An ideal indoor lighting setup for growing herbs throughout the winter would be to have a ton of south facing windows with lots of space to line your herbs along the window sills. It might be useful to consider smart home lighting to have better control over your home lighting in these darker periods of the year and works well with this situation. If this scenario isn’t a reality, you can also line your ceiling with fluorescent grow lights to accommodate your indoor oasis while sunlight is scarce. Something like these barn gooseneck lights are also useful, whether wall mounted or ceiling mounted. These provide enough light to grow herbs and are also convenient for home use. Though many herbs may go dormant, like Mints, as per their natural seasonal cycle, artificial lighting can extend their growing season and keep them useful. Most culinary herbs are well suited as indoor potted herbs, like Rosemary, Thyme, Chives, Winter Savory or Garden Sage, and tend to do well with supplemental light. Growing an indoor herb garden is a wonderful way to beat the winter doldrums and will provide you with fresh flavors until spring thaws the ground outside. Until the days grow longer, you can supplement your home’s natural lighting with fluorescent grow lights to keep your herbs growing strong all winter long.
Many herbs tend to get a big leggy under fluorescent lighting, so make sure to keep them pruned well for better growth. Growing herbs indoors can also affect the water levels your plants need, so also pay close attention to the amount of moisture your herbs require to keep them from drying out. The type of pot or container your herb is growing in can also affect the amount of moisture it retains. Terra Cotta pots work well, as most herbs do not need a lot of water and the porousness of the clay allows excess moisture to escape. Mature herbs should be placed a few feet away from the light source, while sprouts may need to stay within a few inches until they get established.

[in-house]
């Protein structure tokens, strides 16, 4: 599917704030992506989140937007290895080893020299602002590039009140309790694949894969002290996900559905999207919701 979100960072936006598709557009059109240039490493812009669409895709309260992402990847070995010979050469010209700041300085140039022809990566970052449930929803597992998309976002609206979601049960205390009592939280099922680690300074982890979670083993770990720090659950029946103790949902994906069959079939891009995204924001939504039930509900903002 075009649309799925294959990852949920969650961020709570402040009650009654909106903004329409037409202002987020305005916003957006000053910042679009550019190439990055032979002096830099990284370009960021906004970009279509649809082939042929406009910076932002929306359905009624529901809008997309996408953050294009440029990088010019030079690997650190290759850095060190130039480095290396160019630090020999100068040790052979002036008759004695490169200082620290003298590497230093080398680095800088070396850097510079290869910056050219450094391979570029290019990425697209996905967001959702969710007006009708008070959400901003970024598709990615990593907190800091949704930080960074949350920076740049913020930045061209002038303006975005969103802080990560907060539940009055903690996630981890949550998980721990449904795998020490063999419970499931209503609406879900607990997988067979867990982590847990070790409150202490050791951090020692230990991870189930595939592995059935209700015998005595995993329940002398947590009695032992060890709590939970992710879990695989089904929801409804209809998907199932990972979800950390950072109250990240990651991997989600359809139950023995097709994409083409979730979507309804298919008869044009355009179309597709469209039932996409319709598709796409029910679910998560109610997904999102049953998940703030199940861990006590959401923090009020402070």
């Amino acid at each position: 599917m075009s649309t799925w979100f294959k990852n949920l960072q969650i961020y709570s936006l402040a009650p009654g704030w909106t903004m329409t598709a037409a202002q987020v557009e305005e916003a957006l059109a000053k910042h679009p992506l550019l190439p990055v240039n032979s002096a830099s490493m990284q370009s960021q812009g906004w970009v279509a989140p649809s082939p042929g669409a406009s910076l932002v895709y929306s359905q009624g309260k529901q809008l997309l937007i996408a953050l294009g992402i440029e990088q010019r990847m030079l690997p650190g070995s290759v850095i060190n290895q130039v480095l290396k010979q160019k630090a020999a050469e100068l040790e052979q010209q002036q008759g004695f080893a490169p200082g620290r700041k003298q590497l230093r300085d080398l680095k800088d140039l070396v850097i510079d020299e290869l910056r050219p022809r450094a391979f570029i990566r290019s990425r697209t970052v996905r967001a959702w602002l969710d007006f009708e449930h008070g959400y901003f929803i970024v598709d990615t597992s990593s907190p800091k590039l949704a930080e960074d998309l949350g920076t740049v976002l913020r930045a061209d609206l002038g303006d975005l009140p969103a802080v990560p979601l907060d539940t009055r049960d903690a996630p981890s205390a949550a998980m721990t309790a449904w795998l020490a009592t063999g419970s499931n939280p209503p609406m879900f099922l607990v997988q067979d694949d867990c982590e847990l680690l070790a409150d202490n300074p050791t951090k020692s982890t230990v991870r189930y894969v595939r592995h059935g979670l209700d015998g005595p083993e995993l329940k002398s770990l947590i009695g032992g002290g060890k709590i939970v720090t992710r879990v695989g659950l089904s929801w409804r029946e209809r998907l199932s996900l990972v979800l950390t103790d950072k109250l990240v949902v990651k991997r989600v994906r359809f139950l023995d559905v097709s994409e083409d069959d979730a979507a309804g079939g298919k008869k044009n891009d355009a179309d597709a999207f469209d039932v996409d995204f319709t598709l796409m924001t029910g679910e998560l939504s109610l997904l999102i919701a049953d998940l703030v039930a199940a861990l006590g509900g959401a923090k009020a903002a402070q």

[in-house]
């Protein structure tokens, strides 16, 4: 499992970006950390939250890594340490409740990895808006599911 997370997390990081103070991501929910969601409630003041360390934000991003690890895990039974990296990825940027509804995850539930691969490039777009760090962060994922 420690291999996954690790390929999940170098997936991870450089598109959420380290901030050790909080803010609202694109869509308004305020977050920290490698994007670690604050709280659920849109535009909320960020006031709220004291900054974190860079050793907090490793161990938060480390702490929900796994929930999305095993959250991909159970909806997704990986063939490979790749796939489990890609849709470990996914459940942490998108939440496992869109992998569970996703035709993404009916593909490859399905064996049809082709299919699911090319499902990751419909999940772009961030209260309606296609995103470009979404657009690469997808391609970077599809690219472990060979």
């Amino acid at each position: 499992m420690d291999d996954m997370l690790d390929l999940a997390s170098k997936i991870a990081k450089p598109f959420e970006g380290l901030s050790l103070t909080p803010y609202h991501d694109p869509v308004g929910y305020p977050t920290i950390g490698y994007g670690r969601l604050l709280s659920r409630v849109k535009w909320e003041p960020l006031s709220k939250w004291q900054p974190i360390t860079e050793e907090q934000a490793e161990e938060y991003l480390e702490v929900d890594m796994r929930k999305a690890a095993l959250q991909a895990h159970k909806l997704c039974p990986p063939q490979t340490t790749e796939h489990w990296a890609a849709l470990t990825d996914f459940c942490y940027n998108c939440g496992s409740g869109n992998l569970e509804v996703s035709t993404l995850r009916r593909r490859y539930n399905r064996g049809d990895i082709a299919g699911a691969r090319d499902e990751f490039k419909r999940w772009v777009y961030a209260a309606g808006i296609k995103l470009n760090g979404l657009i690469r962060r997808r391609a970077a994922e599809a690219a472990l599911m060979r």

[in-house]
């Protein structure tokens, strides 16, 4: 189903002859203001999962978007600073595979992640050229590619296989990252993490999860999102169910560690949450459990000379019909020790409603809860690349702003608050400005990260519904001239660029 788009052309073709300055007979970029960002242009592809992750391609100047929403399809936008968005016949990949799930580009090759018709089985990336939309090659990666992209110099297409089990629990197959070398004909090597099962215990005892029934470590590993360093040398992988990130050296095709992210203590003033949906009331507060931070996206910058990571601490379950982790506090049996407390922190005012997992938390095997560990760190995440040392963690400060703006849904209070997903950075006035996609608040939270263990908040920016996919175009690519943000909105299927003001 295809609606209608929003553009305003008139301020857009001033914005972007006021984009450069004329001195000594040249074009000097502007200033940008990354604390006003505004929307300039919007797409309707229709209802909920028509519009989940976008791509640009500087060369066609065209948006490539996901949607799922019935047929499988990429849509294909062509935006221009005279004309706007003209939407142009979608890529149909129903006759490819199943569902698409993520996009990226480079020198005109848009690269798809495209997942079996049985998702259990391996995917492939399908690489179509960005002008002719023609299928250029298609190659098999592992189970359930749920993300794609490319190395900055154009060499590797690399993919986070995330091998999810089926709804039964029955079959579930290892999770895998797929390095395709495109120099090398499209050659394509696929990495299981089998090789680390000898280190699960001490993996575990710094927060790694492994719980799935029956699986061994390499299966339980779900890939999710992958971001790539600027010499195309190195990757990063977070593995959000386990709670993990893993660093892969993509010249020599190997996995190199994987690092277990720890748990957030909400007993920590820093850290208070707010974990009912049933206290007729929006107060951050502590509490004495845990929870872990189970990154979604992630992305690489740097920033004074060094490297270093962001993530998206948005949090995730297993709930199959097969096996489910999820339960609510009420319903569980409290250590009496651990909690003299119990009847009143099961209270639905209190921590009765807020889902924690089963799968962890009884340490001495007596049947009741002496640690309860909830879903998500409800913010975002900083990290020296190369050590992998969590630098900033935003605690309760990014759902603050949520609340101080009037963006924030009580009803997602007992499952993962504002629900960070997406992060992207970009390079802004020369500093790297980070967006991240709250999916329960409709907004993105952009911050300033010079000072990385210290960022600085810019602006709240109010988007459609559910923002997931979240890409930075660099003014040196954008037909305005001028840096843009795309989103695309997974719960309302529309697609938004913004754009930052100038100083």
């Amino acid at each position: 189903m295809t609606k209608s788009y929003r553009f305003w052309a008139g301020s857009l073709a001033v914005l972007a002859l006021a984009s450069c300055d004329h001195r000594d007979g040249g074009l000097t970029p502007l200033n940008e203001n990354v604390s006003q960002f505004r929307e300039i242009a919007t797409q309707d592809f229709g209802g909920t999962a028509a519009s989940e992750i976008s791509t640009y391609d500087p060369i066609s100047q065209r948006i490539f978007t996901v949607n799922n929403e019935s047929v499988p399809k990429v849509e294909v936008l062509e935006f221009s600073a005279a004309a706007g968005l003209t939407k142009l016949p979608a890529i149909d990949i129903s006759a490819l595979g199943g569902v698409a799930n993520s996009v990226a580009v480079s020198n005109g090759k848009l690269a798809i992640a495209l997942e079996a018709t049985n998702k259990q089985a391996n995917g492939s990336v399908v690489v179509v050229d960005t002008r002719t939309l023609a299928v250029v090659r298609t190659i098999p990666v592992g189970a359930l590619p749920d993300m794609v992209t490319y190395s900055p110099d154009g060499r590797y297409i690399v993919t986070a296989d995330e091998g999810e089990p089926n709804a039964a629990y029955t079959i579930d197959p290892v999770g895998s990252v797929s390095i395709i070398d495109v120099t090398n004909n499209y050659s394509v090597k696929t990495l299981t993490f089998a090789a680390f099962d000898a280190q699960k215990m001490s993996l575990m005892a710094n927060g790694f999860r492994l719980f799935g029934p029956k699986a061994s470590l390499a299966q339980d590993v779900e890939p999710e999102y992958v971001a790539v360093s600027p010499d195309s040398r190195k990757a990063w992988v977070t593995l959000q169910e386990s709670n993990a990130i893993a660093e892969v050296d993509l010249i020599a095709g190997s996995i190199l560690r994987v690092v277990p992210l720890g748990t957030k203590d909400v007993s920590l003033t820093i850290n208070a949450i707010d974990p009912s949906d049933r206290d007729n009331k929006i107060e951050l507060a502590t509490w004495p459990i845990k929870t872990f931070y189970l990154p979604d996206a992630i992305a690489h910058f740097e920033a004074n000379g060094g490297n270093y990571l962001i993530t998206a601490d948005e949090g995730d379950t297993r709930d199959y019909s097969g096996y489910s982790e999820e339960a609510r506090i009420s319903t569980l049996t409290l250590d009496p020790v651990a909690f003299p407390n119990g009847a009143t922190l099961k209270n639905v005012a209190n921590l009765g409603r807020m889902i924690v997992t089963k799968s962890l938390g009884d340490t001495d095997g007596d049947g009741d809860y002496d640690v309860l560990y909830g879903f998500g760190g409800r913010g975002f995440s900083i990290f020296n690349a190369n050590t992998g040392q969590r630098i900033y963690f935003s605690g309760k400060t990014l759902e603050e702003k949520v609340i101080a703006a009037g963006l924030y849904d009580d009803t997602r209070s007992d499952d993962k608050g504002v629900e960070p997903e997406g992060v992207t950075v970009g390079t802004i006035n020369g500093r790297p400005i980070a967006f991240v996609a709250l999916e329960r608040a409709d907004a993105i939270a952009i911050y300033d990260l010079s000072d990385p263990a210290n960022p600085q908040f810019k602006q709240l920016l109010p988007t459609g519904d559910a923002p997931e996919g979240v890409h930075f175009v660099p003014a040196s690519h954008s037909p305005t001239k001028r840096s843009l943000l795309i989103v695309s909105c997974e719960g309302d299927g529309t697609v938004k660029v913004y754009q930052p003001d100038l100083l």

Florescents are more efficient than many other lighting options because they are much brighter and more narrow, and due to lack of surface space, they waste less. If you can afford the space for this endeavor, try lighting that falls between 4000 and 6000 Kelvin, a range that is warm enough to mimic the lighting environment of a greenhouse, without being too hot that it fries your herbs. Color temperature is measured in Kelvins, and is an important characteristic of visible light- especially when we’re talking plants. The lower degree of Kelvin or color temperature, the more warm the lighting feels, and the higher the Kelvin, the cooler the light feels. Think of the difference between cozy warm lighting in your home versus the harsh, cold lighting of your doctor’s office. By choosing fluorescence that falls between 4000 and 6000, you allow for a healthy spectrum of warmth and color for most culinary herbs. (Some of the more tropical or sun loving plants like Stevia or Ashwagandha may take a bulb with a fuller spectrum of light). Many herbs need at least fourteen hours of light a day to stay happy indoors, and getting a timer for your lighting may be a good idea to help with this, as well as prevent them from running too long and wasting energy.
For a better idea of how the Kelvin system works, see the chart from 3drender.com below :